The Democratic Process

For more than two decades, I’ve been an ardent believer of democracy and the democratic process. I’ve been eager to vote. I’ve believed the wrong people and found some pleasant surprises.  I’ve been eager to vote. I’ve been eager (more in the last few years) to be involved in the political process. But I’ve also begun to wonder, in the last few years, if the democratic process and the system is perhaps flawed and not entirely meant for progress in India.

Democracy is based on votes of the majority. The majority wants and needs.

In a country like India, majority is an illusion. We are divided by geography, religion, caste, geographical cultures, religious cultures, language. And well, some times even skin colour. There are so many divisions but some mainline ideas unite us – one of them being the want to be a part of this country.

Not everyone wants to be a part of India, or a part of the state they are currently assigned to. They don’t want to be a part of the religion they are assigned to either.

And these ‘don’t wants’ form an important vote bank, as witnessed by the whole Lingayat politics in this year’s Karnataka elections.

Identity politics are very important for vote banks. Dalits, Muslim, Other minorities who have been told to be vary of the majority wave that can trample their identity. The ‘others’ who have been marginalised for so long that they would rather believe that their identity would be trampled again in the democratic state, if they did not have someone particular looking out for them. Even among the majority wave, many tend to differ. How do we define a religion that isn’t a religion at all but a collection of ideas that a vast pool of people gave a geographical name that became synonymous with the collective idea?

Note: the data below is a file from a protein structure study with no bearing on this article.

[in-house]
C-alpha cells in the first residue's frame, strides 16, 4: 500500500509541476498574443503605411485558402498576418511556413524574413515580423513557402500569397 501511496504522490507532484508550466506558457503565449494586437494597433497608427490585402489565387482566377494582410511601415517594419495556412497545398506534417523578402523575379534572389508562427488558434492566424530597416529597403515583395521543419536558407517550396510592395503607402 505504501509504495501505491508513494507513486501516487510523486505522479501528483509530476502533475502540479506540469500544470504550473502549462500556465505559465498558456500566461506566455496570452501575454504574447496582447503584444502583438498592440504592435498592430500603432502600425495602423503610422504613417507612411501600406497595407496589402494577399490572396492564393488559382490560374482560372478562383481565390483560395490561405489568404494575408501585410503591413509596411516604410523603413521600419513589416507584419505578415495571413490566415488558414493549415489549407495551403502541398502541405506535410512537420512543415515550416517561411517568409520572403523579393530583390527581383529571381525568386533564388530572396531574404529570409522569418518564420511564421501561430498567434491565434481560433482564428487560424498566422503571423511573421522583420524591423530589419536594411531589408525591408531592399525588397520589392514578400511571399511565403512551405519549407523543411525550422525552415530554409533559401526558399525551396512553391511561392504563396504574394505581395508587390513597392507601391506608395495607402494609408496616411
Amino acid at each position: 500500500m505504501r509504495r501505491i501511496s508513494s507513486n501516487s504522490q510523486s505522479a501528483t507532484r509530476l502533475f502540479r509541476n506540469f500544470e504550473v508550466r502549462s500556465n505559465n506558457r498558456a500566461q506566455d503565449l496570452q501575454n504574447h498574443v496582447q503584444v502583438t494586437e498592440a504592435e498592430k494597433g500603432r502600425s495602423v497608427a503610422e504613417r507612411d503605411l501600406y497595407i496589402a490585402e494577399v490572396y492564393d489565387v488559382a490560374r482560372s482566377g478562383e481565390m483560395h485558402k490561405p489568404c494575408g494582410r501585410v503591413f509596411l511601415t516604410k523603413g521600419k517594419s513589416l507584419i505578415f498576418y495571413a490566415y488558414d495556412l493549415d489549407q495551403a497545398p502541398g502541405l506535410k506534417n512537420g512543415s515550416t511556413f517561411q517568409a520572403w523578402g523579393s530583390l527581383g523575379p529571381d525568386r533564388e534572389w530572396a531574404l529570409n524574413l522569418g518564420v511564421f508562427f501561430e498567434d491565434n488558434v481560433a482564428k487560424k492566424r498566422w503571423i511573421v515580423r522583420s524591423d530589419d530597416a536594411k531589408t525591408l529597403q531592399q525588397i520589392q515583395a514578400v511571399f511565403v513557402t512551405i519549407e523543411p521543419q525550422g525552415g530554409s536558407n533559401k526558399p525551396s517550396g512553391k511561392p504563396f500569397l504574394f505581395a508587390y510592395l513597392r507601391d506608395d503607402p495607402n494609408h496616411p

Each part of Hinduism can be broken into smaller subsects and individual identities, which is perhaps the future. The Lingayats, the Patels, the vokkaligas, Patidars and so on.

Politics works on two possible factors – Fear & Need. The fear can often give rise to a need or a need can give rise to a fear.

**

Who are these people who we supposed to vote into power? Who joins politics? Certainly not those who truly want to work for the betterment of the society. And the key requirement of these politicians is a vote bank. And a vote bank, contrary to popular belief, isn’t only about good work done that could translate into winning votes. While the good work does make a difference, it seems recently that more votes can be gained by keeping various sections dependent and under the thumb. The people who can be swayed with a promise – forever. A token effort, some money and the votes are won.

The only advantage democracy has is people retain the power to vote someone out of power. But that process, too, mostly works on paper. Because that process assumes every citizen is aware and participates in the democratic process. Whereas in a country like India, most of the voters are barely aware of what is happening beyond their little village. They are concerned about their loans, water and electricity issues and believe that the guy who comes once in five years would actually make a difference. And they listen to the few people who are making a difference – the kingmakers. They are swayed by money and hope. The educated class – a small percentage of voters – are the only ones perhaps thinking. But they too are swayed by identity and caste politics. After all, everyone wants to protect their own. The deciding voters are clueless for most part.